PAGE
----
Uber fined £385,000 for data breach
Uber has been fined £385,000 by the Information Commissioner's Office (ICO) after a hack at the company resulted in the theft of personal information of almost three million users and 82,000 drivers in the UK.
The data protection regulator has criticised the company for its failure to alert these victims about the hack.
What happened in this case?
In November 2016, hackers managed to access Uber's cloud servers and downloaded a number of files. This included the records of 35 million users and 3.7 million drivers worldwide. Passengers' full names, phone numbers, and email addresses were all accessed.
Instead of reporting it, Uber hid evidence of the theft and paid a ransom to ensure the data wouldn't be misused.
What was the result of the investigation?
Following an investigation into the breach, the ICO has said that a series of avoidable data security flaws allowed the personal details to be put at risk. The ICO also found that the situation was made worse by Uber US's decision to not disclose the attack. None of the people whose personal data was compromised was notified of the breach at the time, and the company only began monitoring accounts for fraud 12 months later.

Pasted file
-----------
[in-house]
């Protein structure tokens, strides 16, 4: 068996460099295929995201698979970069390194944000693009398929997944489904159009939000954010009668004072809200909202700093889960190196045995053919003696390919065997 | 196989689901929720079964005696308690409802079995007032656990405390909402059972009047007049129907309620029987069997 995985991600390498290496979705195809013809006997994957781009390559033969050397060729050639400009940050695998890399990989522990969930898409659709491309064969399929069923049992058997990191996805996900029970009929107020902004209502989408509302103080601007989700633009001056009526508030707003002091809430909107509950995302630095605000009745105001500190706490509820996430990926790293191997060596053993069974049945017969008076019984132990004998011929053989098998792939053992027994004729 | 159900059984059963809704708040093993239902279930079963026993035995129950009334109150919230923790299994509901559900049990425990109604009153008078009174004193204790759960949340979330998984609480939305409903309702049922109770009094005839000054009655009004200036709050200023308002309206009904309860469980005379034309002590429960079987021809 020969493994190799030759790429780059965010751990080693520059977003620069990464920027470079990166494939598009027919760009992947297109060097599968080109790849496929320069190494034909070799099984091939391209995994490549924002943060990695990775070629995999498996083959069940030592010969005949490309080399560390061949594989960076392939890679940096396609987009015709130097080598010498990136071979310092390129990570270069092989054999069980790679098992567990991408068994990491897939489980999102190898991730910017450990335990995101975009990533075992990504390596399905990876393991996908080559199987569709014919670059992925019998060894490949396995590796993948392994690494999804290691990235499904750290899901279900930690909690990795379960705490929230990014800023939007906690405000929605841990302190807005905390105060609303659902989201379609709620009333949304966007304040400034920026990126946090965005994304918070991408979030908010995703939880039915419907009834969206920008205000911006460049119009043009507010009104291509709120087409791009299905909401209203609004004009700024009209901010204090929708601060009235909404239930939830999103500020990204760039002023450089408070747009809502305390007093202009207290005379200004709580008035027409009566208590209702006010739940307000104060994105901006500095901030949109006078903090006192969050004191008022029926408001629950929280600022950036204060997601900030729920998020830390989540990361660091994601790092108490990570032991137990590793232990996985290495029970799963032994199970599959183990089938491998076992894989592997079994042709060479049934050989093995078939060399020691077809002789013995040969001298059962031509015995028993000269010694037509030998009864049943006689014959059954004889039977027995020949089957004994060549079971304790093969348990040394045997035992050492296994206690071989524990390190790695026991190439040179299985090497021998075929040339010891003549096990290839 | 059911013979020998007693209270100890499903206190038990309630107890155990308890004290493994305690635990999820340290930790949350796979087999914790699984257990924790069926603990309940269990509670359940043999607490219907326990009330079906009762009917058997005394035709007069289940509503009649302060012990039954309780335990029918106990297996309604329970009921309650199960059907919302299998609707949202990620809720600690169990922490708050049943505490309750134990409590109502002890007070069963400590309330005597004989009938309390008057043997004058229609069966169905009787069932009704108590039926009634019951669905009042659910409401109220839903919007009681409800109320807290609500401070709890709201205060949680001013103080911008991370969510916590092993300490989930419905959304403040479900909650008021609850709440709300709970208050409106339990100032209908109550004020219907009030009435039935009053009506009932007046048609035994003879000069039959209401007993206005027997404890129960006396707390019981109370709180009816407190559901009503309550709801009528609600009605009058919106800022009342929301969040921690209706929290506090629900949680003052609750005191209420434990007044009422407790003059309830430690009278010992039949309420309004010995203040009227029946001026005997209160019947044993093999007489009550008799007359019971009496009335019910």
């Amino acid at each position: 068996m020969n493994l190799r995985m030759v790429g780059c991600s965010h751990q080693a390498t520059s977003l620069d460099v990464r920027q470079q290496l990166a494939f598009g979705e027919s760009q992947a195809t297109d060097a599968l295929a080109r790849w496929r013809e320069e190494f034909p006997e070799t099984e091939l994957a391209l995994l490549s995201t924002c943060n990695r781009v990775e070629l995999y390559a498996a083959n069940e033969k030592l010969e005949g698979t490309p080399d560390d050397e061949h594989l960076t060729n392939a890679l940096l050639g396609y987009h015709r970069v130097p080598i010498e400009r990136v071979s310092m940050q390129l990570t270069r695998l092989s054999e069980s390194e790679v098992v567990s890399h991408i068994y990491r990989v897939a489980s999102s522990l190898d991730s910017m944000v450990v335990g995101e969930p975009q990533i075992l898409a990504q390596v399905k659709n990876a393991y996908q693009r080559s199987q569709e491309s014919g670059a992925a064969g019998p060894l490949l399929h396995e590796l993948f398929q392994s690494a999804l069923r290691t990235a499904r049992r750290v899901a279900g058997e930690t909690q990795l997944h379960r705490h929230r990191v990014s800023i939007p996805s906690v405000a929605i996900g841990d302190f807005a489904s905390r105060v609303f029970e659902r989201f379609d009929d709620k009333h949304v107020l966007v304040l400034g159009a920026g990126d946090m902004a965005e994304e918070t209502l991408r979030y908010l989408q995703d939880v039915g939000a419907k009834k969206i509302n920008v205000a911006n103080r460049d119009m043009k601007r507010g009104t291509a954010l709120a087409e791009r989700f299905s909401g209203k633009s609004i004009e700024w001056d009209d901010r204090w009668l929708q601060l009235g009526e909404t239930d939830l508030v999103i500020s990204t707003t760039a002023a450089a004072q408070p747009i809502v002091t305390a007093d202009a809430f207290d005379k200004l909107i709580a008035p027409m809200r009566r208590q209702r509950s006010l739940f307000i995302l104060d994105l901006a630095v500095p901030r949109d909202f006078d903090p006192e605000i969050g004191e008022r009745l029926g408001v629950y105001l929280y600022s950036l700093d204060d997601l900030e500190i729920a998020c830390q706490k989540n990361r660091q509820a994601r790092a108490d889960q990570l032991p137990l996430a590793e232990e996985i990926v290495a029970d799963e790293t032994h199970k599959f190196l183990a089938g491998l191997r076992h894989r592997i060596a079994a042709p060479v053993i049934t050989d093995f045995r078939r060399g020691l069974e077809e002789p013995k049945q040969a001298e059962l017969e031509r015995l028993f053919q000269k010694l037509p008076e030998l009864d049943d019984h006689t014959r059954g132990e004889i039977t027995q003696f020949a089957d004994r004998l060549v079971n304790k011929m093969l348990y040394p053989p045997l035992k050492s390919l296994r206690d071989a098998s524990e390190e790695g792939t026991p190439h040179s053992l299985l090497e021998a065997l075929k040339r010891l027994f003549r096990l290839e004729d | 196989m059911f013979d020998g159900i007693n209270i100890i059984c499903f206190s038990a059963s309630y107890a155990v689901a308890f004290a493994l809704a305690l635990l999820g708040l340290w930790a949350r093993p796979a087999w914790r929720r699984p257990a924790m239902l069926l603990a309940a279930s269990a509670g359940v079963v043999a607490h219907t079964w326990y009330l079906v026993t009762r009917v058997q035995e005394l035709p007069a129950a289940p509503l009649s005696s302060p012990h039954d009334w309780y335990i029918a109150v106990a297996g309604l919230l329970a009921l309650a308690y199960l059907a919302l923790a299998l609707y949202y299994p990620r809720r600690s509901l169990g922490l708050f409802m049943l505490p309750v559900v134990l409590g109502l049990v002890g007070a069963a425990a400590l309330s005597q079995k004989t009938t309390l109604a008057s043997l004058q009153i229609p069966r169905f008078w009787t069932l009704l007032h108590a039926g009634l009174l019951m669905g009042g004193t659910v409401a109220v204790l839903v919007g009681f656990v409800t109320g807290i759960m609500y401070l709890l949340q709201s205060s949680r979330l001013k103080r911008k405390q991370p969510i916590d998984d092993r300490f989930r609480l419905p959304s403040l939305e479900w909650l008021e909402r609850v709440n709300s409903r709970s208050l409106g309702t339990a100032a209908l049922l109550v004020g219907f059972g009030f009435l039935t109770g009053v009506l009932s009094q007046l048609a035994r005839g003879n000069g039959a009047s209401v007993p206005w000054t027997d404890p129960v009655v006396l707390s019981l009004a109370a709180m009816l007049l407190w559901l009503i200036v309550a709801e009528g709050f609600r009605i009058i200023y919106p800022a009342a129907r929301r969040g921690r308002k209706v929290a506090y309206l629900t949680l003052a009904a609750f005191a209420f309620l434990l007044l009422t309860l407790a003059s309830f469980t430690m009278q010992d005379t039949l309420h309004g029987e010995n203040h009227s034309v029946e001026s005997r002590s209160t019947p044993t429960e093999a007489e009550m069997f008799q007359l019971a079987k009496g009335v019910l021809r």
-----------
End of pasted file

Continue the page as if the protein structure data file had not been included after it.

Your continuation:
ICO Director of Investigations Steve Eckersley said: "This was not only a serious failure of data security on Uber's part, but a complete disregard for the customers and drivers whose personal information was stolen. At the time, no steps were taken to inform anyone affected by the breach, or to offer help and support. That left them vulnerable."
While it is only right that Uber has been fined for the breach, there is less good news for any customers who were hoping to seek compensation.
Uber's European branches were also not informed about the hack, and there was no legal duty to report data breaches under the old legislation. However, the ICO has said that paying the attackers and then keeping quiet about it was not an appropriate response to the cyber-attack.
The 2016 breach occurred under previous data protection legislation which has a maximum financial penalty of £500,000. Under the GDPR, the potential fine would be much higher.
If you have been the victim of a data breach then you can contact us about your case today